Voters approve of policies that Jeremy Corbyn has announced in the last few weeks, but despite this the Tory lead over Labour widens.
Raising the minimum wage to £10 is approved of by 71 per cent of Britons, with 18 per cent against and 11 per cent unsure, when presented as Labour party policy. When presented as a Corbyn policy, support slightly wavers – with 68 per cent in favour, 21 per cent disagreeing and 11 per cent unsure.
Raising the top rate of tax is also supported by the majority, with 62 per cent agreeing with a 50p top rate of tax for income over £150,000, 22 per cent disagreeing and 16 per cent unsure.
The top rate tax raises becomes slightly more popular when presented as a Corbyn policy, rather than branded as Labour, with 65 per cent support, 22 per cent against and 13 per cent unsure.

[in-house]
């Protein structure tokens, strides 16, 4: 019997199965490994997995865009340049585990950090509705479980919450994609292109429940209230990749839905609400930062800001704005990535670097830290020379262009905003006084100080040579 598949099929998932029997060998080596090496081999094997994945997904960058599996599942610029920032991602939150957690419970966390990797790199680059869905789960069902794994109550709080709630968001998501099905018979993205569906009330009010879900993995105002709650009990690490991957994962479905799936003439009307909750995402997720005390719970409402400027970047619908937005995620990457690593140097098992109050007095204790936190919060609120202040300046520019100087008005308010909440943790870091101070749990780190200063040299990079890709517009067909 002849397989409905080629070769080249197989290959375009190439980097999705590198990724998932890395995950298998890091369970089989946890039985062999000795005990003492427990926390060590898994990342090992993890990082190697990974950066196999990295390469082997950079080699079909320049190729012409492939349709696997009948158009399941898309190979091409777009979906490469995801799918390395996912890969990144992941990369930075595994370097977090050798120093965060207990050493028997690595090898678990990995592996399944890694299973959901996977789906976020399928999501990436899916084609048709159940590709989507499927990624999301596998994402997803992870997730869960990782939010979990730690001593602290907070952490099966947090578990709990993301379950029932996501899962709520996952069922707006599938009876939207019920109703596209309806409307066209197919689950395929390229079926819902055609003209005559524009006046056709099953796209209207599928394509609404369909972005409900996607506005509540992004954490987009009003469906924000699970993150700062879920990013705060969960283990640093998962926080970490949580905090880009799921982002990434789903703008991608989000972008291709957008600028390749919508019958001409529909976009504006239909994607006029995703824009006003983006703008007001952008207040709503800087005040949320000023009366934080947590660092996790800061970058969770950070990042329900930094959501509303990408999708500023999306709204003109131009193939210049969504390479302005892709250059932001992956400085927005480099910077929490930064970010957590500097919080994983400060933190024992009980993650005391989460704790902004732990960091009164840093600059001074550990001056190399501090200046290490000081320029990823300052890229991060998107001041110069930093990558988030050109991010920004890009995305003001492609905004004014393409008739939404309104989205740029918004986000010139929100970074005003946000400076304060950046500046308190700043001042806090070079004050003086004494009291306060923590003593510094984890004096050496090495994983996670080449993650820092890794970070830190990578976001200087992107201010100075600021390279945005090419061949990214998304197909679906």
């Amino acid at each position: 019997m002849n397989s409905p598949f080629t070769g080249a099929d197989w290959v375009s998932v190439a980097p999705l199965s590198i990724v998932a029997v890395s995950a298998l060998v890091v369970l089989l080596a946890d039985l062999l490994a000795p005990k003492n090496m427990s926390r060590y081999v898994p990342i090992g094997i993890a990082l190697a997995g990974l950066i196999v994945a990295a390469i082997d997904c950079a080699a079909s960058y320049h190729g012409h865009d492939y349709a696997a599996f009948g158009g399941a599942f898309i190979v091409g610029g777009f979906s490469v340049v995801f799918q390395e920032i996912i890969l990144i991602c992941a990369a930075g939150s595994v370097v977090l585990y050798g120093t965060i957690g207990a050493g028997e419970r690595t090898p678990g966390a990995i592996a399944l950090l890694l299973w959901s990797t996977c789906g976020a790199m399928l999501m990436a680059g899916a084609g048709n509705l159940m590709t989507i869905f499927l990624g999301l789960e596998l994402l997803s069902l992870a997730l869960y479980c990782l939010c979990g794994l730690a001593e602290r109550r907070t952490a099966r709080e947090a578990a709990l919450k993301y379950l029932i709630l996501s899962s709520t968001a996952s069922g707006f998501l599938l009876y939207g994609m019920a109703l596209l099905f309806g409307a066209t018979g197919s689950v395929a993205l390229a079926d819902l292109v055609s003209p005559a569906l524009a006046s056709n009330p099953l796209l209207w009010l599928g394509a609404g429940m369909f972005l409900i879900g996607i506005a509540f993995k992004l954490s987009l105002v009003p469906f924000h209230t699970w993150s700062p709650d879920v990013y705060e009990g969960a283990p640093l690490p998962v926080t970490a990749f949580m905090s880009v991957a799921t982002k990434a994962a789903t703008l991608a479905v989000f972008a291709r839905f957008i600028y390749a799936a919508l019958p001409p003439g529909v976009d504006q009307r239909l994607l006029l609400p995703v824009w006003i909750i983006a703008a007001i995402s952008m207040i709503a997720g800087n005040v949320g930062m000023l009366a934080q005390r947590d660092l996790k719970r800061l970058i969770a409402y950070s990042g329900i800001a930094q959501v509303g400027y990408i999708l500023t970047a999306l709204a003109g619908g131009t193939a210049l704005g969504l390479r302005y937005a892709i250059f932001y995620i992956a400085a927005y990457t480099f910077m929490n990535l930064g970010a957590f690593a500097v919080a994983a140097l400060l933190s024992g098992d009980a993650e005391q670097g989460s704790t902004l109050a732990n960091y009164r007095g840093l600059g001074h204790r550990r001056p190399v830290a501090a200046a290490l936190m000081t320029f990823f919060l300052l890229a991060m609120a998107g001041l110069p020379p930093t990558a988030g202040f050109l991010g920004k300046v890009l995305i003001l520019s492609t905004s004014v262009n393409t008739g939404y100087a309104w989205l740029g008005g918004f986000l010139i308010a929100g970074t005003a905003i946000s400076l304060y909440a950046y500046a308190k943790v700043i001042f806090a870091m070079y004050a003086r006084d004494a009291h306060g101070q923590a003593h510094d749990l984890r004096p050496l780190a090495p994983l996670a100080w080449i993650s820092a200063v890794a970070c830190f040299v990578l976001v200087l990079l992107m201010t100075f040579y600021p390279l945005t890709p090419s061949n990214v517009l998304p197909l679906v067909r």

Free school meals for all primary children, paid for by putting VAT on private school fees, is backed by 53 per cent of people, with 35 per cent disagreeing and 12 per cent unsure. When presented as a Corbyn policy, this changes to 52 per cent support, 36 per cent against and 13 per cent unsure.
In the ComRes polling done for The Independent and The Mirror, the Tories enjoy a 21 point lead over Labour, and could expect 46 per cent of the vote were a general election held tomorrow, an increase of four points. Labour would get a quarter of the vote, and the Liberal Democrats 11 per cent.
UKIP could expect 9 per cent, the SNP 4 per cent, the Greens 4 per cent and others 2 per cent. Three in ten, 31 per cent, of 2015 general election UKIP voters now say they would vote Conservative.
An Opinium poll from a few days ago, however, only gives the Tories a 9 point lead over Labour, with 38 per cent support. Labour could expect 29 per cent support, the Lib Dems seven per cent and UKIP 14 per cent.